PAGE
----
Who doesn’t want to be considered a thought leader in their field? As a go-to thinker on the most pressing issues in their industry? As the person your audience thinks of first when they need crucial insights on matters near and dear to their hearts? When you speak, people lean in and listen.
This will sound simplistic: thought leadership starts with having something to say and the willingness to say it. It is simple. However, not every person—or organization—who wants to be a thought leader can pull it off, especially in the B2B content marketing world.
That’s a shame, too, because thought leadership is the backbone that holds effective content marketing together. It’s the new idea that makes people pay attention, whether that idea is distributed in a blog post, video, infographic, social post, white paper, whatever. When they pay attention and the idea is credible, transparent and authentic, the consumers will trust the person and become loyal customers.
Four Common Thought-Leadership Traps
So why can’t some executives and organizations make it work? The reasons typically fall into four buckets: ignorance, fear, sales and commitment. Let me give examples of each and then offer some ways around the barriers.
In the first bucket—ignorance—you have executives who really don’t have anything to say about their industry. This would be a CEO who knows how to run a company but doesn’t happen to be a visionary or leader in the company’s field. They know how to build an effective workforce, generate revenue, control expenses, provide great service and comply with all product and financial regulations governing their business. They just as easily could be running a company in another industry. They just don’t know much about the industry they happen to be in at the moment. So why risk it and say something stupid, right?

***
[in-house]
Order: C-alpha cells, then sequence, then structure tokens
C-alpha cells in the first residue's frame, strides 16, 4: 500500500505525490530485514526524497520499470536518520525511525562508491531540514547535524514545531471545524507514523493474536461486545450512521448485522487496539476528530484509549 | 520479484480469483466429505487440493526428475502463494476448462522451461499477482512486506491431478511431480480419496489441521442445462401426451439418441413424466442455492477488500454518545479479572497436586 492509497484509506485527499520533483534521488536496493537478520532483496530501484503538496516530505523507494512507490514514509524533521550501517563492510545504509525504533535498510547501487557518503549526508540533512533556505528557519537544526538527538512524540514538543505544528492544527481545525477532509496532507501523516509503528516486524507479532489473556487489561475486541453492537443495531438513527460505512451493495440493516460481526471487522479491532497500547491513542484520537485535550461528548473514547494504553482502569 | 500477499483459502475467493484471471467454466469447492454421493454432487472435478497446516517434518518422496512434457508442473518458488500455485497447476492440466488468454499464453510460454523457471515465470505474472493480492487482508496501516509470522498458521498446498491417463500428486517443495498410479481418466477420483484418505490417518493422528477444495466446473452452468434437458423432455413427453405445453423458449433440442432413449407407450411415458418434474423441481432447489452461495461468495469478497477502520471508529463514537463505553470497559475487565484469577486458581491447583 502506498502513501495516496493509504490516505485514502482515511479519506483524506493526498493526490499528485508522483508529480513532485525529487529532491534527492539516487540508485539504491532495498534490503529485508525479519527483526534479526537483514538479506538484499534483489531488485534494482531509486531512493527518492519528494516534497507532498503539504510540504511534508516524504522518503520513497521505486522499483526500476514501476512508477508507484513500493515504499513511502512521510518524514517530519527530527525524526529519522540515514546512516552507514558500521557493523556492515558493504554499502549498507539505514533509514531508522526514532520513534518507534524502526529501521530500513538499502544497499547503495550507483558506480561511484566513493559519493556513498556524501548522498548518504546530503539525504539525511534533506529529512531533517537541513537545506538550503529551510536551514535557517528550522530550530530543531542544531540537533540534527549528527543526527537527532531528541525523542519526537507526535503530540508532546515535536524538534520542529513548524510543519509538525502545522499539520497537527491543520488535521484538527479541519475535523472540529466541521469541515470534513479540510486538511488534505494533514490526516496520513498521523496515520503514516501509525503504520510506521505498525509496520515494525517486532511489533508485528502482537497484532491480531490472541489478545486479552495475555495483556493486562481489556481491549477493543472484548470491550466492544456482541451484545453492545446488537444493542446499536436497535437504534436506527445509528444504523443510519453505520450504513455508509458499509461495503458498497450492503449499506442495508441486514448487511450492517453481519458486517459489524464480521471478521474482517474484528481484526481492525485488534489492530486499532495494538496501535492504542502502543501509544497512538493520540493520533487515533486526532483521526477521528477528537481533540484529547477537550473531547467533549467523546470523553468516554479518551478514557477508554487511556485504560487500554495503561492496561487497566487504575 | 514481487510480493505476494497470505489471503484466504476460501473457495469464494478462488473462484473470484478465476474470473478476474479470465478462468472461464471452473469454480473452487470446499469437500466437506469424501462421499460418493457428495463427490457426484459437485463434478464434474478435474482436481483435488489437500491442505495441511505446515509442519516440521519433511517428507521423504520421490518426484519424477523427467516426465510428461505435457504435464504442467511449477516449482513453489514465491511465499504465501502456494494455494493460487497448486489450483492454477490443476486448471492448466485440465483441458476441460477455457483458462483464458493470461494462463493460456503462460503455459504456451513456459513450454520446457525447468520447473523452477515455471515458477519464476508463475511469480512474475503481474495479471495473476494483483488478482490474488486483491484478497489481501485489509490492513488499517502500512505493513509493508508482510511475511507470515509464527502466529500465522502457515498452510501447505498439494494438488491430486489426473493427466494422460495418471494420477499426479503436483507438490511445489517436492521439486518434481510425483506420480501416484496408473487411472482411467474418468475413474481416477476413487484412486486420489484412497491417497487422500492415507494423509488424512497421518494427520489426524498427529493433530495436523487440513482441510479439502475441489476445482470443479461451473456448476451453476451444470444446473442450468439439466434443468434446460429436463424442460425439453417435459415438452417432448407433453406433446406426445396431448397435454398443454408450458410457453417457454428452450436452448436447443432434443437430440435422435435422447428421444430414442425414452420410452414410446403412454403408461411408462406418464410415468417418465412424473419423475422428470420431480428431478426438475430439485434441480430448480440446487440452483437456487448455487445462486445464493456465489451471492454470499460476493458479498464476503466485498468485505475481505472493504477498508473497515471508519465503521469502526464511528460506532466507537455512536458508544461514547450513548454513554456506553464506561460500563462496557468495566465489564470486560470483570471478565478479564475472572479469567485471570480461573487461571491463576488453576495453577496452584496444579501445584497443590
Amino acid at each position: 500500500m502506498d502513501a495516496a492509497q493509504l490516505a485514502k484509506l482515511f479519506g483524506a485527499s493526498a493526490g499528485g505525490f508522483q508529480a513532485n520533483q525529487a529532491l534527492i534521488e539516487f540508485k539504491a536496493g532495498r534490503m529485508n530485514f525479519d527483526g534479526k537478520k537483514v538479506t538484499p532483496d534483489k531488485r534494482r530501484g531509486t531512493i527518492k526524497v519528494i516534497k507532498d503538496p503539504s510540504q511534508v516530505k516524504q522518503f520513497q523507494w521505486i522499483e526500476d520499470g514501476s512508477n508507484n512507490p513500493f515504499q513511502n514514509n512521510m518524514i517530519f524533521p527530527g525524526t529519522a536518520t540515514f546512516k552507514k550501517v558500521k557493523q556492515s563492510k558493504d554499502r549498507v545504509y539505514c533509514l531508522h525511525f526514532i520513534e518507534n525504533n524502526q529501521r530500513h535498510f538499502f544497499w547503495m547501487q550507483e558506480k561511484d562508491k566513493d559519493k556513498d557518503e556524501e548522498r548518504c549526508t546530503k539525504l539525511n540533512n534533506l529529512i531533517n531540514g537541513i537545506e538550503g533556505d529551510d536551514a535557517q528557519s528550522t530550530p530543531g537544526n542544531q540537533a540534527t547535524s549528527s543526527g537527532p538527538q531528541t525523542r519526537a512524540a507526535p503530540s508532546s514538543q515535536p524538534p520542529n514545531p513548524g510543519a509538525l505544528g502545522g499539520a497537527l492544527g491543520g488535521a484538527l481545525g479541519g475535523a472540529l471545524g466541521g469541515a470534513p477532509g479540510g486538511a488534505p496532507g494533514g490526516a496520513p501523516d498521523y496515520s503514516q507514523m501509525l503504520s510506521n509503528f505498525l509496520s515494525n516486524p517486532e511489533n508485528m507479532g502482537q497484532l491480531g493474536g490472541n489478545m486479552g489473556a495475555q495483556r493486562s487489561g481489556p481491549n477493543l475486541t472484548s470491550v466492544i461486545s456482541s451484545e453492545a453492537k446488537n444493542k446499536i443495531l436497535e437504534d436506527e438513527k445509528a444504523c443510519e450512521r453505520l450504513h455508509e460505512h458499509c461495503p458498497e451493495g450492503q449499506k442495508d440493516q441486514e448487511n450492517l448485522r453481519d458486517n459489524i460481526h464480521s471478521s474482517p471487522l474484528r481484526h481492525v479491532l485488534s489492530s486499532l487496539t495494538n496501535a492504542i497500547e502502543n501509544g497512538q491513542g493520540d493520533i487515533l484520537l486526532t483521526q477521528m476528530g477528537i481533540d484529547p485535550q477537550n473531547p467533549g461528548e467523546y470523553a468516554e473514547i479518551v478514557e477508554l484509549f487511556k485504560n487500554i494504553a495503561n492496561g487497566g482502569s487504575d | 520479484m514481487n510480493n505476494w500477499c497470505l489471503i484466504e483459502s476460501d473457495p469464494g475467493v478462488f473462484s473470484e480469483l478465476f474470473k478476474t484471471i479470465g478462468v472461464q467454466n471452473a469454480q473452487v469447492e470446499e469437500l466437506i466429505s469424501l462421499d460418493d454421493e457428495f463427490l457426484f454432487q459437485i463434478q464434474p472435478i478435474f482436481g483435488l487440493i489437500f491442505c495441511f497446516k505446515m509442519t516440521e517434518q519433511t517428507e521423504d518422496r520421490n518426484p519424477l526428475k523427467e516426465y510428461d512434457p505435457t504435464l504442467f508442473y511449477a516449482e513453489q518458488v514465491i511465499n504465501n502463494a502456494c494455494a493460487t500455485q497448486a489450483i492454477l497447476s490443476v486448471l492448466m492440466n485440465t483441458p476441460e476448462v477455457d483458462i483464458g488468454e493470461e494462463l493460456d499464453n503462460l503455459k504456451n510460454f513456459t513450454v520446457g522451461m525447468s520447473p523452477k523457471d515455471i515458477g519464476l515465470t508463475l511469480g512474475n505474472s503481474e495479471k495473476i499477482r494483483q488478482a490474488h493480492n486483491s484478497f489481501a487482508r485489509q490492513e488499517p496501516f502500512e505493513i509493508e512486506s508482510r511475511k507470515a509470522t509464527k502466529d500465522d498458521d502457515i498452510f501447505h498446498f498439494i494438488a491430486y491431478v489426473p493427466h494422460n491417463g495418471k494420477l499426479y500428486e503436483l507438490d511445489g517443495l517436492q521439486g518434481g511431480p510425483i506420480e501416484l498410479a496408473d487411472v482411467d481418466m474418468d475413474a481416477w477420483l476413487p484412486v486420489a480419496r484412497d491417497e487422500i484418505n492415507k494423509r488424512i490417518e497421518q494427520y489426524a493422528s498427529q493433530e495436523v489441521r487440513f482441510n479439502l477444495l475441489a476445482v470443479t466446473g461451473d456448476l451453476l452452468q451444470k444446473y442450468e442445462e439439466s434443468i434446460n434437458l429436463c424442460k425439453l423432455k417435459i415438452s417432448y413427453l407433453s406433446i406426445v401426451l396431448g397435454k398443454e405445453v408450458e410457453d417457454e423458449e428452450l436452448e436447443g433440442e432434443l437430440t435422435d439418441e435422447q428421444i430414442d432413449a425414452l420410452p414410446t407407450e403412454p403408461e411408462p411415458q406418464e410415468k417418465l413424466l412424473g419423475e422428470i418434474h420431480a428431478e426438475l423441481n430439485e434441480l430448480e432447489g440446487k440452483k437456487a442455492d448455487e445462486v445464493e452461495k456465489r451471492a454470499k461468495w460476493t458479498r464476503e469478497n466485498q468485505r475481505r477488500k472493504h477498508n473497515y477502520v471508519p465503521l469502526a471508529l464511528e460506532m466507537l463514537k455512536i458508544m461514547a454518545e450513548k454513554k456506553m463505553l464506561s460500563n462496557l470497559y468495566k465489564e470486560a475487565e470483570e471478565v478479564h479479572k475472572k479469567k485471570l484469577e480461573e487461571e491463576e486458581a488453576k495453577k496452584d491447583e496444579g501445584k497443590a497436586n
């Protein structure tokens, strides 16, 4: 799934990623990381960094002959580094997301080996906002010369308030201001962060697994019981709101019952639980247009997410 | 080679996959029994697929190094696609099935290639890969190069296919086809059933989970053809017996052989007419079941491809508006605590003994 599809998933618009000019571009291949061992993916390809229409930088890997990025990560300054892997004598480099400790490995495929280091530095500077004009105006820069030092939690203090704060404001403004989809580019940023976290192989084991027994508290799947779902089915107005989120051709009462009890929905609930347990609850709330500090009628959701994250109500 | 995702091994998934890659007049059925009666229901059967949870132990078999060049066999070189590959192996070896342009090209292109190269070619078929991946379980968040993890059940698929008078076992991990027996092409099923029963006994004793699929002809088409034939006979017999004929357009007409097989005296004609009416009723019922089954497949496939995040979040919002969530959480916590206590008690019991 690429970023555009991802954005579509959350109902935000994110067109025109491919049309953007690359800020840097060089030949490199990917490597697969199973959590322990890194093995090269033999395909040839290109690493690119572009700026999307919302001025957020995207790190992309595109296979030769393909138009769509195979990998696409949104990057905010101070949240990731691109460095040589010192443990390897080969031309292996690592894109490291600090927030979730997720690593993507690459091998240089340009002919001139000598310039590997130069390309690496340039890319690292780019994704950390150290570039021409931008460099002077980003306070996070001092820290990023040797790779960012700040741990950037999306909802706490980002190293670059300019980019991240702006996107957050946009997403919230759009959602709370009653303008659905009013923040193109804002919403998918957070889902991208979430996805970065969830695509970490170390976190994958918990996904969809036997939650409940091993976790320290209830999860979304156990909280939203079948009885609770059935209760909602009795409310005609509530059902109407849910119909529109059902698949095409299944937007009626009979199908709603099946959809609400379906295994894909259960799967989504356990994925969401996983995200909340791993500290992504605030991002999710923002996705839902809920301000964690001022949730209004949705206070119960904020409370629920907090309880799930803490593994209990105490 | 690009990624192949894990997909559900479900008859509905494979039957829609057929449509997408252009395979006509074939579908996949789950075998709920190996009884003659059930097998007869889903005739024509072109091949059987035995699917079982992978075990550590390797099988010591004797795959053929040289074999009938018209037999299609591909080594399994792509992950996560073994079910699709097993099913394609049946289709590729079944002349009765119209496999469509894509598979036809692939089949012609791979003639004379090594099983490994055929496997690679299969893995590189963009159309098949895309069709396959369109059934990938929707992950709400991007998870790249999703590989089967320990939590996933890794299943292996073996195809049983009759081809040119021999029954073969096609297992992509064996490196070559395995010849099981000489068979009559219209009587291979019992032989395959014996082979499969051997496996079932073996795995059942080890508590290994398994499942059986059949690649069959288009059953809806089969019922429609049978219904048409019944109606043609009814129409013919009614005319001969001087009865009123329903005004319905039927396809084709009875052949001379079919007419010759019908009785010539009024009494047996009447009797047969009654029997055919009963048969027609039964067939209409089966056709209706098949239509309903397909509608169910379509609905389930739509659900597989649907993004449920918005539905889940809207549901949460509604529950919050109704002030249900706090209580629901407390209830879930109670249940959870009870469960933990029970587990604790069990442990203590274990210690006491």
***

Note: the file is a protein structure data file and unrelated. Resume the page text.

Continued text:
In the second bucket—fear—executives work for companies that are slaves to their quarterly earnings reports. It’s all about shareholders. No one—from the board chairman to the president and CEO to the security guard at the front desk—is going to be permitted to say anything that even remotely could cause the company’s stock price to drop if only by a penny. It’s best not to say anything. If a new or innovative idea does make it into a first draft of a piece of content, it’s sure to be watered down by an army of job-fearing and stock-optioned directors, vice presidents and senior vice presidents into the equivalent of unflavored Farina.
The third bucket—sales—is related to the second. When the job-fearing and stock-optioned directors, vice presidents and senior vice presidents water down content, many of them try flavoring the Farina with thinly veiled plugs for the company’s products and services to boost sales. What started out as an insight into the future of the industry becomes fear-mongering and a pitch and link for salvation. There are so many commercials now—like many vendor presentations at conferences—posing as thought leadership content that most customers tune it out or stop reading/watching/listening/attending after the first few sentences/seconds/words/slides.
In the fourth bucket—commitment—executives are visionaries or leaders or experts in their company’s field of business. They are not afraid of influencing quarterly earnings reports because they believe what they have to say will grow their industry and their business along with it. They’re not going to resort to disguised sales pitches because they respect their audience. But, these are the people who often are too busy to write down their great thoughts and share them with customers and prospects.
Four Tactics to Escape the Traps